Monday 4 March 2013

Our Carvings - and Other Gargoyles and Grotesques

Thaxted Church

If I sometimes have a feeling of being watched, then it's no wonder, because there are many different carved faces around the smallholding.  Over the years, we've added them to the barn and to fences - and we've even carved them into gate posts and hedges.  I didn't realise, until recently, just how many faces we do have around the place; we certainly seem to have added a whole new bunch of characters to our home.

Most of our carvings are of wood; it's the material we work with most and have available on the smallholding.  Our main carving is our wizard, of course, (please see picture at the side of the page, below, as well as, my earlier post about him) - and at the same time he was created, Simon Hedger (our visiting woodcarver) also produced a face from a chunk of oak.  This carving was inspired by the grotesques sometimes seen on churches and cathedrals - and then the shape of the piece of wood dictated the contours of the finished face.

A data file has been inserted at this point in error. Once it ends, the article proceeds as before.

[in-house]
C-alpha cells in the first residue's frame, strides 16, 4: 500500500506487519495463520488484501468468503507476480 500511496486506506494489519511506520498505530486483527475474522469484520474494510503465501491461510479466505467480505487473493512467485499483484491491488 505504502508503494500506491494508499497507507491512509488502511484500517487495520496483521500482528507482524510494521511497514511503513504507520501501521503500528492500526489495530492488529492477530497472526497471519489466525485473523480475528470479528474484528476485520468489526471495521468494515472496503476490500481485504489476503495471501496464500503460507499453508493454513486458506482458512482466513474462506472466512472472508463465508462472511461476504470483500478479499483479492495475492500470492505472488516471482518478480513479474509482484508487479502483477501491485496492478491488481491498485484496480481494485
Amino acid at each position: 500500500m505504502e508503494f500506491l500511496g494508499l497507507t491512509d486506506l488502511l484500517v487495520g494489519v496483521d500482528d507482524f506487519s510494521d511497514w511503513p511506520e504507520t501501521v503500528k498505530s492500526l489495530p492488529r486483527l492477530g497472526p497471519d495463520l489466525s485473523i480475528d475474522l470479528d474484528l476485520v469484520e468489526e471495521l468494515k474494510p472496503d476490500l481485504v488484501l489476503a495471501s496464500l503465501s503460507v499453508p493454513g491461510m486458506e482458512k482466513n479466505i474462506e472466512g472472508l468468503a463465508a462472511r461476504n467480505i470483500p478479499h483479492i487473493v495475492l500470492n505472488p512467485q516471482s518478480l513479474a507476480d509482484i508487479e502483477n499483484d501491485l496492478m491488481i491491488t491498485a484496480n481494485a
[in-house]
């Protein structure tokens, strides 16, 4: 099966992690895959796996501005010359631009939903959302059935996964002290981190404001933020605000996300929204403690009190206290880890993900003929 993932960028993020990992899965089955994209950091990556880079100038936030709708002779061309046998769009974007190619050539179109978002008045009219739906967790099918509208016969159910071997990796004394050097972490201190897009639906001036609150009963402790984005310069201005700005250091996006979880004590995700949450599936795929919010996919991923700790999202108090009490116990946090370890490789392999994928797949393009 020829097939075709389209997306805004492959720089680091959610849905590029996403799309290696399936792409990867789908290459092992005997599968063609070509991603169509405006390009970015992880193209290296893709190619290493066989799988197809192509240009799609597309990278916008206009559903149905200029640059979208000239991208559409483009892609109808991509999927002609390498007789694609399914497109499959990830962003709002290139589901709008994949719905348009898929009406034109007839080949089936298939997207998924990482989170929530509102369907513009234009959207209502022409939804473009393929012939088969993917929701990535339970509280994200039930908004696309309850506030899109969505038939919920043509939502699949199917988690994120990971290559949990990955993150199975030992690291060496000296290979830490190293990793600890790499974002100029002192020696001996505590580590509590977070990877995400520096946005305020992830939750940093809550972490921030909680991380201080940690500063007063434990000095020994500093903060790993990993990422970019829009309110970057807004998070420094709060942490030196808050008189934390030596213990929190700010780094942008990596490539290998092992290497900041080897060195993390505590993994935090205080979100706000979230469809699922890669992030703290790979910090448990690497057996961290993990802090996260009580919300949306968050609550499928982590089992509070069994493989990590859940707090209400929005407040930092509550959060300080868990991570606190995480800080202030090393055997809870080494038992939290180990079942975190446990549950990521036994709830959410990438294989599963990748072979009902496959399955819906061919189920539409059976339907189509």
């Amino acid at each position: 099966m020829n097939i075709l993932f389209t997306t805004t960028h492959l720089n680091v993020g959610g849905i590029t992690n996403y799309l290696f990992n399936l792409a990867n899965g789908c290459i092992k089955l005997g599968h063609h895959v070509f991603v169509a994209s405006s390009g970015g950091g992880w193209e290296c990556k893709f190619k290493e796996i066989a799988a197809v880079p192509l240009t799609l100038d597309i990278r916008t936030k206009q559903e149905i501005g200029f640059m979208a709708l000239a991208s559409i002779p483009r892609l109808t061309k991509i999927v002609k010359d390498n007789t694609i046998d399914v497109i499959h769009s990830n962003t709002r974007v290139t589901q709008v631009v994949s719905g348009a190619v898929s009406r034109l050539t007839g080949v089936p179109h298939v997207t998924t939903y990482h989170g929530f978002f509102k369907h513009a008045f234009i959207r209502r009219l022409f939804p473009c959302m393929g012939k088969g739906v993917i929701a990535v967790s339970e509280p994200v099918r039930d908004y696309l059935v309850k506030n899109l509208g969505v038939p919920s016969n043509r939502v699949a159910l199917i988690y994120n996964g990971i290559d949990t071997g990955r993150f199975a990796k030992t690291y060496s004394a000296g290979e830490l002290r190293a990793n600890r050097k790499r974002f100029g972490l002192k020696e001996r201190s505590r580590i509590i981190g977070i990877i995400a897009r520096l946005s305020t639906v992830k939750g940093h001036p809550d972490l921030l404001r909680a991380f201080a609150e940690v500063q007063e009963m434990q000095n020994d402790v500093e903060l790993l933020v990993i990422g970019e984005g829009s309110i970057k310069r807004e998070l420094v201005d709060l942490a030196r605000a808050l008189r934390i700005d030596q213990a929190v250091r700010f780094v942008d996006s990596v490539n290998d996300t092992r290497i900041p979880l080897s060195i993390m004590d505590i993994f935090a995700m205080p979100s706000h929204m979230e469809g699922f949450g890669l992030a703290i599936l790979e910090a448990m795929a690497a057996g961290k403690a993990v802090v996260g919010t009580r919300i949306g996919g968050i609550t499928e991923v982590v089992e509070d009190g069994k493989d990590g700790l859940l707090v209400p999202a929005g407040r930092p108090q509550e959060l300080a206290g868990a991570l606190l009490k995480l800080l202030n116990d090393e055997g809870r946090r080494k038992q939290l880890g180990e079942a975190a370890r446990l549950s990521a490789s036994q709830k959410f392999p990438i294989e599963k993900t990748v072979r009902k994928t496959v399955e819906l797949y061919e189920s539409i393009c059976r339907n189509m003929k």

Our grotesque on the front of the barn
Over the years, we've also bought Green Men and May Queen wall plaques, and these hang on fences and walls and in different corners of the smallholding - sometimes barely glimpsed through leaves and flowers, and sometimes in plain sight.

Because we love grotesques, we're now considering putting up more on the barn - and to get ideas of the faces we'd like, I took some photographs of grotesques and gargoyles on local churches.  One of the best churches for this is Thaxted Church; a large and grand church with some wonderful gargoyles and grotesques on the walls outside.

Thaxted Church

Thaxted Church

Thaxted Church

I find it really fascinating that sometimes even the smallest parish churches can have grotesques peering back at me; and I wonder if they were based on the faces of local villagers living at the time.  Thinking about this gives me an idea for future carvings for our barn, although - instead of carvings based on local villagers - perhaps I ought to think about faces closer to home...

Actually; I think I'd like the idea of my face carved as a gargoyle or grotesque.  After all; why not? Why be vain?!!

Although we asked an expert woodcarver to carve here before, we've had a go at some carving ourselves. This weekend we carved these fence posts, below, from sweet chestnut - and they're now ready to be put into place.

I don't think we've the sort of place for statues, but I do think we've room for more faces.  They could be mythical, beautiful or comical - and they'll soon become an established feature of the smallholding.